Some souls are so full of pious furniture and ornaments that there is no room for God. All the correct things have been crammed into the poor little villa, but none of the best quality.

    Chastity. The counsel of chastity does not, of course, mean giving up marriage but something much more subtle and penetrating. It really means the spirit of poverty applied to our emotional life – all the clutch and feverishness of desire, the “I want” and “I must have” taken away and replaced by absolute single-mindedness, purity of heart. This may involve a deliberate rationing of the time and energy we give to absorbing personal relationships with others – unnecessary meetings, talks and letters – to special tastes and interests, or, worst of all, self-occupied daydreams and broodings about ourselves, cravings for sympathy and interest. We have to be very firm with ourselves about all this, making war on every kind of possessiveness, self-centeredness and clutch. From all these entanglements Christ’s spirit of chaste love will set us free; for it is a selfless, all-embracing charity – friendship with God, and with all his creatures for his sake. The innocence of eye which can see God in his creatures belongs to those who love but do not want to possess; and so do not adulterate the vision of the heavenly beauty by their own self-centered longings. A selfish craving to enjoy him for ourselves can even poison our love of God. It is the wrong kind of devotion – it wants to get as well as to give. So the spirit of chastity must transform and unself all our feelings and desires even the most sacred; steadying and tranquillizing us, and so placing us wholly at the disposition of God’s love.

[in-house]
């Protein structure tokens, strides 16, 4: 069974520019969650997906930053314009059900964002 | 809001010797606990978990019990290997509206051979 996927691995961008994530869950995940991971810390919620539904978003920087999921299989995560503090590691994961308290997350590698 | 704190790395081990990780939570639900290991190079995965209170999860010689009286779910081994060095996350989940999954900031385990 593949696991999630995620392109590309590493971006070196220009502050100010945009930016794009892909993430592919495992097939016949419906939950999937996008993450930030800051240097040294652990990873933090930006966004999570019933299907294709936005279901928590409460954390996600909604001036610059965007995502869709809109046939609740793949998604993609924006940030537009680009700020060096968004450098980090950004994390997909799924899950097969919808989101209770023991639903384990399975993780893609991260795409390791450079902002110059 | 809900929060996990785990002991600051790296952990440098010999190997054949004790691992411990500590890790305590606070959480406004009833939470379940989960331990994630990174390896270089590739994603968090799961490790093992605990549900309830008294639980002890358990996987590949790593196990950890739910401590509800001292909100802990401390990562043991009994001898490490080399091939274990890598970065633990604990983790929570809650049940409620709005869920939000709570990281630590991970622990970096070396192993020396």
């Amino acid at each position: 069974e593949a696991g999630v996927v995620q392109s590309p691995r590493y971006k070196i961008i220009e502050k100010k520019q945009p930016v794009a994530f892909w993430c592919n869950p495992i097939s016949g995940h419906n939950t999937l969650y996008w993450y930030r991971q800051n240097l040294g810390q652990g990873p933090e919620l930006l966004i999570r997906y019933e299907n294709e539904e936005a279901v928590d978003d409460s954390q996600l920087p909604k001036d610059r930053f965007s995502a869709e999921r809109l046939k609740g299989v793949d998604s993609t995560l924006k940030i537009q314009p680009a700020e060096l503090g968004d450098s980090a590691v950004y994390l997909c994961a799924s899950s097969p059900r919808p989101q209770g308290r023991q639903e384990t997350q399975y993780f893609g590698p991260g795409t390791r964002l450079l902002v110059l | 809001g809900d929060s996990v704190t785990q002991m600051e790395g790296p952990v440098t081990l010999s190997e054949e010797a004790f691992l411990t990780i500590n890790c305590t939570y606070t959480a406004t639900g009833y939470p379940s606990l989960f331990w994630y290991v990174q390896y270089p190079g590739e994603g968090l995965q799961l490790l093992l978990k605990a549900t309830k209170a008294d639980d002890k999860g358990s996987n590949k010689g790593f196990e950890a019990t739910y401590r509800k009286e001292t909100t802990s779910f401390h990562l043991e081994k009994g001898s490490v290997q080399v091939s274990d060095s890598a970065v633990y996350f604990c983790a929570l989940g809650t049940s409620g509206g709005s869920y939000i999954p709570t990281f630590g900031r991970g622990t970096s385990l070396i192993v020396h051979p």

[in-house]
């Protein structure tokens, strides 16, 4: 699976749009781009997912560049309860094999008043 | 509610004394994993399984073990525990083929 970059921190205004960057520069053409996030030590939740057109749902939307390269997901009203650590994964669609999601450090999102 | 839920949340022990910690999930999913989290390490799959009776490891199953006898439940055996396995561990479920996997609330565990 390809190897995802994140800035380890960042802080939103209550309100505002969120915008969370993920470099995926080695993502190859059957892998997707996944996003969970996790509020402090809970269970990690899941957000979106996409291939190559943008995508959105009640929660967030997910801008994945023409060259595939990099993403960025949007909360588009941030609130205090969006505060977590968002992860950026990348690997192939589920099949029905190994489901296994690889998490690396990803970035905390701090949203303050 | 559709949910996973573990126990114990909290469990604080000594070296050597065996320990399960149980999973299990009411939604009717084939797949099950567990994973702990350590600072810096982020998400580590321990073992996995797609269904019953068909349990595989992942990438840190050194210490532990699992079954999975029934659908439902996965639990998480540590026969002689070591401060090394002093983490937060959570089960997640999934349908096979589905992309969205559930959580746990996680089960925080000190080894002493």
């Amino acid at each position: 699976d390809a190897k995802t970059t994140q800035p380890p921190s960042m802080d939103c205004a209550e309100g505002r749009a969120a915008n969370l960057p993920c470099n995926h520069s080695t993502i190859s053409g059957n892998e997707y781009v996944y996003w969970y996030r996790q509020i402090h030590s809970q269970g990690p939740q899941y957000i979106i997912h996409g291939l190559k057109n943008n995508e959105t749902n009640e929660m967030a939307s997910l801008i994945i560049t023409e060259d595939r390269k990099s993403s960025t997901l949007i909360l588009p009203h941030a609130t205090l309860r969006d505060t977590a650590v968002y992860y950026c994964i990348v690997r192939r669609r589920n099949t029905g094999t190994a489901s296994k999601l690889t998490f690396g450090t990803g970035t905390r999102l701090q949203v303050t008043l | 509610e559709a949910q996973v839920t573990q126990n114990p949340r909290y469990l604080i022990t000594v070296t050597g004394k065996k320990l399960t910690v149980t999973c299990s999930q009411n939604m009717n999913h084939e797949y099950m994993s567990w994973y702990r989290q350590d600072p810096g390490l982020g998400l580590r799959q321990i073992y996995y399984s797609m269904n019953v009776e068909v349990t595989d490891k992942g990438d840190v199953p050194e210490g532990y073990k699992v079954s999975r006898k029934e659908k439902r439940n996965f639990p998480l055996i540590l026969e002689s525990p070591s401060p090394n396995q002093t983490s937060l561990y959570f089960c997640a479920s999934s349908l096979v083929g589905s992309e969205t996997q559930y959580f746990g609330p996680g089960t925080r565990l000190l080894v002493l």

Obedience. This means the total surrender of our wills, which are the great obstacles to our real self-giving to God. The more we get rid of self-chosen aims, however good, the more supple we are to his pressure, the nearer we get to the pattern of the Christian life which is summed up in “not my will but thine be done.” Then, not before, we are ready to be used as God’s tools and contribute to his purpose. Since God is the true doer of all that is done, it is always for him to initiate and for us to respond, and this willing response is the essence of obedience. Obedience means more freedom not less, for it lifts the burden of perpetual choice, and in so doing actually increases our power of effective action by making us the instruments of God’s unlimited action. When the whole Church is thus obedient to him it will be what it is meant to be, “a fellowship of creative heaven-led souls” with power to fulfill its vocation of transforming the world. There is an obligation laid on each of us to do our best to contribute to this great end, and ready obedience to the human beings among whom he has placed us is a very good way of learning obedience to God.

    Source: Evelyn Underhill, Fruits of the Spirit; Light of Christ; Abba (London: Longmans, 1956), 65–68.

    Contributed By portrait of Evelyn Underhill Evelyn Underhill

    Evelyn Underhill (1875–1941) was a prolific English writer known for her works on religion and spiritual practice, especially Christian mysticism.